Posted on October 10, 2017 at 8:28 AM
Bella Heathcote is the living prototype for a classic superhero in ‘Professor Marston and the Wonder Women'(ANNAPURNA)
By Stephen Whitty
In 1954, a psychologist named Frederic Werthem published a book called “Seduction of the Innocent.” An attack on “dangerous” comics, Werthem’s work insisted that horror stories encouraged juvenile delinquency, Batman and Robin were secret lovers and Wonder Woman was a lesbian heavily into spanking.
His first suggestion was based on flawed or faked research. The second never rose above anything but a campy joke (outside of two awful Joel Schumacher movies, perhaps, decades later). But the third… well, with the third, the doctor was onto something.
Even more, perhaps, than he knew.
The creator of “Wonder Woman” was a failed academic, fervent bondage enthusiast and dedicated free-love exponent who lived (and had children with) two equally liberated women. His comic-book creation wasn’t just a superhero, but the trio’s own personal heroine – someone fighting for feminism, polyamory and thigh-high boots.
Although Jill Lepore’s 2014 “The Secret History of Wonder Woman” had already explored this material – and with a definitely more suspicious eye — Angela Robinson’s “Professor Marston and the Wonder Women” takes a more original, and even romantic approach.
Because to her, this is all a love story.
In real life, Marston was a bit of a huckster, but Robinson glides past that to present a gentler tale. Marston – and his partners, Elizabeth Holloway and Olive Byrne – are simply, genuinely, in love, one for all and all for one. And as they create a secret life, together, they live an even more fabulous one through fantasy.
It’s a dream that Robinson grounds in details. The first time the trio falls into a menage it’s backstage at a college theater, where discarded costumes – a soldier’s uniform, a Grecian gown – helps the roleplaying. Later, in a fast-cut flurry of comic-book panels, we see those private urges made public – as, in between getting constantly tied up, the brave Amazonian saves her war-hero boyfriend, and the nation.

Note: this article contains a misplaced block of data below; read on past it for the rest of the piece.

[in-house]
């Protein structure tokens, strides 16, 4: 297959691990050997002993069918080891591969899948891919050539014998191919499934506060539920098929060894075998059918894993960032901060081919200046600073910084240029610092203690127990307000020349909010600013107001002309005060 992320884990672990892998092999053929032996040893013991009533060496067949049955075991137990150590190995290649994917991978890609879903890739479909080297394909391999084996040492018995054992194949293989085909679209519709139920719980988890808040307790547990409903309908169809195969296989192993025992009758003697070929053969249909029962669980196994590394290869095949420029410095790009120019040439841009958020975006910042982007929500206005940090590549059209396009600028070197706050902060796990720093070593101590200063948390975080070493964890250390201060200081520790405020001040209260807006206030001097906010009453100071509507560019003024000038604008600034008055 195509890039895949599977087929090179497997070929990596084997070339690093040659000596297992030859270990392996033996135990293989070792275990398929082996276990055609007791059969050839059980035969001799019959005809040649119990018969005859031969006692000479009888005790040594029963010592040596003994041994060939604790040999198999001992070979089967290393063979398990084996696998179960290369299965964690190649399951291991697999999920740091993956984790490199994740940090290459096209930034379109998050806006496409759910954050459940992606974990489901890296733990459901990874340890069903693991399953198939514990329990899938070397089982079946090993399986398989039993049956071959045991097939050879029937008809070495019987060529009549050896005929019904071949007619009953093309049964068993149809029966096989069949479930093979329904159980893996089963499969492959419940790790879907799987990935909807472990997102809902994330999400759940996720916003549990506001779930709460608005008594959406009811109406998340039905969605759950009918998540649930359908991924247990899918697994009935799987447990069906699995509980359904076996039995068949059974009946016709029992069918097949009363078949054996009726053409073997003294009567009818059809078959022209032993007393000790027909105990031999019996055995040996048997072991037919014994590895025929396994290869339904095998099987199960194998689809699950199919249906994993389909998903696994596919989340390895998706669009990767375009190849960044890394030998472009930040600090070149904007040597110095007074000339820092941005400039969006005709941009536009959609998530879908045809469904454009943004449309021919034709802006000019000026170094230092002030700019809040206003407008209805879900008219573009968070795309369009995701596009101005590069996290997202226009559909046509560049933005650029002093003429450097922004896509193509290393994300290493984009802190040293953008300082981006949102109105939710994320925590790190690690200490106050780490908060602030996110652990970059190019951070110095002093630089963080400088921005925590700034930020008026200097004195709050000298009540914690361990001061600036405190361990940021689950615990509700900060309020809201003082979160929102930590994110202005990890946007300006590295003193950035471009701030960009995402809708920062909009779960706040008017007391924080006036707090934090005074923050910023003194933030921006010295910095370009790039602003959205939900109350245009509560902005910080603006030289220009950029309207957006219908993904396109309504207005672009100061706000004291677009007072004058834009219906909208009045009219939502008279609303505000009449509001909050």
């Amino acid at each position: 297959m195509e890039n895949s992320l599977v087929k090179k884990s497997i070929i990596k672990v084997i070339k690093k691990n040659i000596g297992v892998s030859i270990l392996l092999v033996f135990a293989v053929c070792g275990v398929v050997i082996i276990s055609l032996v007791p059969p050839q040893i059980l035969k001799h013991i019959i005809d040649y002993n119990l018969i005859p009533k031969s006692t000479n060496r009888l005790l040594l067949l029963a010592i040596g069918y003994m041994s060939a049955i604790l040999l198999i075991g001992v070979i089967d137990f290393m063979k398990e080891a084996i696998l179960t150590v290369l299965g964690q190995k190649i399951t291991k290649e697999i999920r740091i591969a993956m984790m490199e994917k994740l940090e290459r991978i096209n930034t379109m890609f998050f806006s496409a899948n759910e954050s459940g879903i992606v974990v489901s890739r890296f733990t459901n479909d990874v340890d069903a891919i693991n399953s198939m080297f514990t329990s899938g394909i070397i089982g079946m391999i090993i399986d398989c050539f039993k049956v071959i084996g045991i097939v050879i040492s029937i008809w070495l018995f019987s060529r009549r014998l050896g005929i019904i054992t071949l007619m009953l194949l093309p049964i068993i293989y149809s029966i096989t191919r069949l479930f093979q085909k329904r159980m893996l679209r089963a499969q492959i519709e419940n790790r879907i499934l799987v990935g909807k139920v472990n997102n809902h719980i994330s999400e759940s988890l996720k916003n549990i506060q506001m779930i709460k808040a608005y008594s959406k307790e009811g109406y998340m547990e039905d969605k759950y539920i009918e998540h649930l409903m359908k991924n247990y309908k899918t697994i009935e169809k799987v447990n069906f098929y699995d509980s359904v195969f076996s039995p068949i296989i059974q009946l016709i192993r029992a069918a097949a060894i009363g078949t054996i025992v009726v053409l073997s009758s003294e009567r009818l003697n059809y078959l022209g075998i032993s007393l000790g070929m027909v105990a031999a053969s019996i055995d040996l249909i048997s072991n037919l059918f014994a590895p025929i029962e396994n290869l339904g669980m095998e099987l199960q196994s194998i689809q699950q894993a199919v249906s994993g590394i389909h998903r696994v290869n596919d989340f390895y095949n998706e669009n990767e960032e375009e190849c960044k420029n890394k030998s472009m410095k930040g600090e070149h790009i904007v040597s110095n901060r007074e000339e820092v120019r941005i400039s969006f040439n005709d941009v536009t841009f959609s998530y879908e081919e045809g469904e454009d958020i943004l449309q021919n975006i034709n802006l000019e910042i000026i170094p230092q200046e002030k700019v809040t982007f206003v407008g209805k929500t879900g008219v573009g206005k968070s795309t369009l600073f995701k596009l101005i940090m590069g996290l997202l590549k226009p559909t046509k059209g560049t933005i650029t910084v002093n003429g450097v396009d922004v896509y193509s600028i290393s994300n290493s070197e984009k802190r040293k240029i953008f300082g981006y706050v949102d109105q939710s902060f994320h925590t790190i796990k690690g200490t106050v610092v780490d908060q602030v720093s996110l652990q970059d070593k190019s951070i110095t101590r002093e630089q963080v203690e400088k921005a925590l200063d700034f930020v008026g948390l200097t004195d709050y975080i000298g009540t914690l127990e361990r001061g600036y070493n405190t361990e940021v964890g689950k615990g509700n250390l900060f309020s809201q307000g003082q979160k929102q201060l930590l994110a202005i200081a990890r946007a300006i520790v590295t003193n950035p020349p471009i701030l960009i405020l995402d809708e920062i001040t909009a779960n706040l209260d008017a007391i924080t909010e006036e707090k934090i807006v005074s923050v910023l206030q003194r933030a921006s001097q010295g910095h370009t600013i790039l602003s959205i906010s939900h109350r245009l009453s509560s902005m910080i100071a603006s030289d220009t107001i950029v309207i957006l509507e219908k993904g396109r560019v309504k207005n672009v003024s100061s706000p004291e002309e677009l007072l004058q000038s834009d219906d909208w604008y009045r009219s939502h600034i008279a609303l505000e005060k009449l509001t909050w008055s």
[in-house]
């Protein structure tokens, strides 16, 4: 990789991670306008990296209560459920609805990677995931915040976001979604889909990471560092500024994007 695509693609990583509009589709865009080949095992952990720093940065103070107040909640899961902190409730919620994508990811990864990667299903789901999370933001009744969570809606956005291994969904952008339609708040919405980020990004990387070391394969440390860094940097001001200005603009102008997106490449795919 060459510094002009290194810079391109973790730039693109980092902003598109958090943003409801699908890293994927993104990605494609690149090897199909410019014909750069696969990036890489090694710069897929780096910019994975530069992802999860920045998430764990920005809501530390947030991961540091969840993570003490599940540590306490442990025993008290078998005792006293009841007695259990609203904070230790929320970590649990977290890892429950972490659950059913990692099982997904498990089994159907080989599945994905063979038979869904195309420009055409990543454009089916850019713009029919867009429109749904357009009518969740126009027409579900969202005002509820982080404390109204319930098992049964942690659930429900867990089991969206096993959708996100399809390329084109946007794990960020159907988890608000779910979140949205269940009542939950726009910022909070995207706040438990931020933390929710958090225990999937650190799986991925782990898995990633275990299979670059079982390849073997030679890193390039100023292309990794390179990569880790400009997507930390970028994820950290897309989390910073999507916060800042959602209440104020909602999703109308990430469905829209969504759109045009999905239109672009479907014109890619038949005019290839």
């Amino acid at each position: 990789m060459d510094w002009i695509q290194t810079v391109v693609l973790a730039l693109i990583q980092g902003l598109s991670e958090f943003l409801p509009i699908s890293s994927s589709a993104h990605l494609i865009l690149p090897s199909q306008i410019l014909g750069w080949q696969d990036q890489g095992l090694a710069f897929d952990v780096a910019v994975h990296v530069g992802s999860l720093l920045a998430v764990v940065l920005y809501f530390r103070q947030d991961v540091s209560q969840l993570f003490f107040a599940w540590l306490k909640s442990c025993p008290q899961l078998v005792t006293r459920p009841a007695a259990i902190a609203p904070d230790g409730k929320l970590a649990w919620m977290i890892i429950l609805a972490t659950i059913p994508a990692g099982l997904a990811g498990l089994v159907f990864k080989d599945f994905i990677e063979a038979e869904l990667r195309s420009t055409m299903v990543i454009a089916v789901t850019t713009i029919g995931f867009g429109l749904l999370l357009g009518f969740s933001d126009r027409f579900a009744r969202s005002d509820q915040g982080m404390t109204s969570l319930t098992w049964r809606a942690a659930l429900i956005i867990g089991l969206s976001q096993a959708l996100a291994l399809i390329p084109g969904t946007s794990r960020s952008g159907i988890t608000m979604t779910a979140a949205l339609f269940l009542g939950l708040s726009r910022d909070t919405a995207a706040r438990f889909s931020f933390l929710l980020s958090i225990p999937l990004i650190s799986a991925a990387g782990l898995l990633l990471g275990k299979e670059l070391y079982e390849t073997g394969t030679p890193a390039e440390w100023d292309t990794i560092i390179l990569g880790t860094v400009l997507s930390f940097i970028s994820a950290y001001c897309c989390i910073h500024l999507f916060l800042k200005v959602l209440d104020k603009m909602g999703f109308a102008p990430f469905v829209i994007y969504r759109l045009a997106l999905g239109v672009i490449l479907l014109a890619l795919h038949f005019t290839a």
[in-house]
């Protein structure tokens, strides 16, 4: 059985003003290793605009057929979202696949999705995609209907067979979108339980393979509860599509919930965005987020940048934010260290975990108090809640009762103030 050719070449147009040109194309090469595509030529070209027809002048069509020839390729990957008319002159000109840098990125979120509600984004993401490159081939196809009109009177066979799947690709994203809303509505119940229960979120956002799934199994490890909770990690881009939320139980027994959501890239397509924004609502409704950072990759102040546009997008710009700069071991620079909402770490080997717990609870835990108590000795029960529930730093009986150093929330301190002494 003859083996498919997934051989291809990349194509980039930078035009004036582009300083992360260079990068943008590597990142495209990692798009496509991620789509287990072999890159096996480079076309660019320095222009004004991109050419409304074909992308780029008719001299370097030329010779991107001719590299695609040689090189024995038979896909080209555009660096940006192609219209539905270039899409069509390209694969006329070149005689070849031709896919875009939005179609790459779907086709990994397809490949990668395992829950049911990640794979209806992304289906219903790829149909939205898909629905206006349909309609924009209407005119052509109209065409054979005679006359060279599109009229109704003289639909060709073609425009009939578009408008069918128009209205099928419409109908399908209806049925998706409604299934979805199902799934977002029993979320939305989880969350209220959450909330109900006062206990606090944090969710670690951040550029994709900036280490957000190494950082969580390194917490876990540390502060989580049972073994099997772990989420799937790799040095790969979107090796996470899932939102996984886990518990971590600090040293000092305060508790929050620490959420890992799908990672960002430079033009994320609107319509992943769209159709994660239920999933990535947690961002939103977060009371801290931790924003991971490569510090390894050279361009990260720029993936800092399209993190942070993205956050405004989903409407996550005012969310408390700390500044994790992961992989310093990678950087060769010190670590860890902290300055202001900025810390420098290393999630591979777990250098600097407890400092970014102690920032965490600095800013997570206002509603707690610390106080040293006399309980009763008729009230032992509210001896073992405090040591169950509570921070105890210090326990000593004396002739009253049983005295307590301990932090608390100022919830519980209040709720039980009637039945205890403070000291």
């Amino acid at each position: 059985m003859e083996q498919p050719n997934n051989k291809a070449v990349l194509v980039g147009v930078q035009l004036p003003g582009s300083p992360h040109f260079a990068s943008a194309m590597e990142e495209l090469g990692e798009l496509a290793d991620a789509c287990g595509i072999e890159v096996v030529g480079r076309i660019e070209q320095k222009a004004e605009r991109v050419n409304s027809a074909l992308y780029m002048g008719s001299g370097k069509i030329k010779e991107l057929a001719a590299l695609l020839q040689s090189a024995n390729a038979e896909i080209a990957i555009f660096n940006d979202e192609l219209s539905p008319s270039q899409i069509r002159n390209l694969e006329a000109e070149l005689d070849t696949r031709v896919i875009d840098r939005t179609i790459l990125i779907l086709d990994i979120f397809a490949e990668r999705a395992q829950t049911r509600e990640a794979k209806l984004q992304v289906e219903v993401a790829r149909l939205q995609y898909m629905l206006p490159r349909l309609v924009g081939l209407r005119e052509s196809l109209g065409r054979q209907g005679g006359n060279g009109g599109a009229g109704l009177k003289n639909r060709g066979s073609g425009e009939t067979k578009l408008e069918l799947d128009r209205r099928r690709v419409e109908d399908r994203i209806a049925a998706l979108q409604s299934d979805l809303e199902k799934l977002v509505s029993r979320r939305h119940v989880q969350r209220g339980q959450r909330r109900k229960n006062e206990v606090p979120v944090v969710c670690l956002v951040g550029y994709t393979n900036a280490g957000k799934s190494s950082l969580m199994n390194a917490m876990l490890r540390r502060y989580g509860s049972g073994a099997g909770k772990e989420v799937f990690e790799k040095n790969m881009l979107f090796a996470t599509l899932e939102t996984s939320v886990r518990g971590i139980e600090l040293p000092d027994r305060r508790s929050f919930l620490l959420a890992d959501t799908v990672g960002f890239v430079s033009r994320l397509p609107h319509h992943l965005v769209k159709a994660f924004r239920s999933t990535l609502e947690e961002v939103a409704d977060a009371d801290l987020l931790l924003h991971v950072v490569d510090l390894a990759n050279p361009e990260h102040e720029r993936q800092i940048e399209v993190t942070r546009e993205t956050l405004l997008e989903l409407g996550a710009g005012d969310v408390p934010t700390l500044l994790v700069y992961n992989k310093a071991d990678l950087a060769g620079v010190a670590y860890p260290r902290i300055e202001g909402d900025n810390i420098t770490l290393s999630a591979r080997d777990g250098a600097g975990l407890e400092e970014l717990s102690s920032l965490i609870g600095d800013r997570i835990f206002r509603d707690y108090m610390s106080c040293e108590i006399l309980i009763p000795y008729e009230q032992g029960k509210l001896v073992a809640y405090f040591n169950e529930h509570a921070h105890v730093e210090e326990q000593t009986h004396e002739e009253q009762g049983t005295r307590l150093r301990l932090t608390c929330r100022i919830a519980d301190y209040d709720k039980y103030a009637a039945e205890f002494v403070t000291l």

Marston’s slightly cracked psychological theories revolved around dominance and submission, and Robinson’s smart script shows just how complex those simple ideas can be. Is Marston, the strutting male, ever really in charge? Is his wife, Holloway, quite the fierce force she pretends to be? Or is the simple, cow-eyed Byrne really the boss of both?
Robinson’s small, fine cast gives those ideas life. Luke Evans and Rebecca Hall perfectly embody the smart bohemian couple, brilliant about everything but, perhaps, their own motivations; Hall, a terrific actress, completely captures the impatience and outrage of a superior woman kept constantly in a second-class position, all raw nerves and sharp edges.
And Bella Heathcote gives a tremulous warmth to Olive, an innocent student soon doing graduate studies in the human heart. She has enormous eyes, and for much of her career, in the sort of parts she’s gotten, that’s all she’s needed. But here she uses them – daring about in fear, looking up in devotion, looking down in cool control.
The unconventional love story at the heart of this – and the three actors who act it out – help paper over some of the other problems. (Chief among them is the gimmick of having Marston interviewed by a humorless censor, played by Connie Britton; the situation seems fake, and the back-and-forth cutting is more of a distraction than anything else.)
Of course, there are some other things that feel slightly false here, too (the trio have bad habit of forgetting to lock the doors before they get frisky). And, true to Hollywood conventions, everyone is at least three times better-looking than the real people.
But it’s a blast to see the early, slightly surreal pages of old Wonder Woman comics (apparently, a large malevolent baby played an important role). The film gets the freewheeling feel of the early comic-book era, too, with Oliver Platt playing Max Gaines (champion of Wonder Woman, and father of Bill, himself the genius behind Mad).
And, in the end, it’s a nice tribute not only to one of the comics’ greatest characters (and this year’s favorite movie hero) but the sort of truly unhindered, uncensored imagination that makes all fiction possible — and all love real.
Ratings note: The film contains nudity, sexual situations, strong language and brief violence.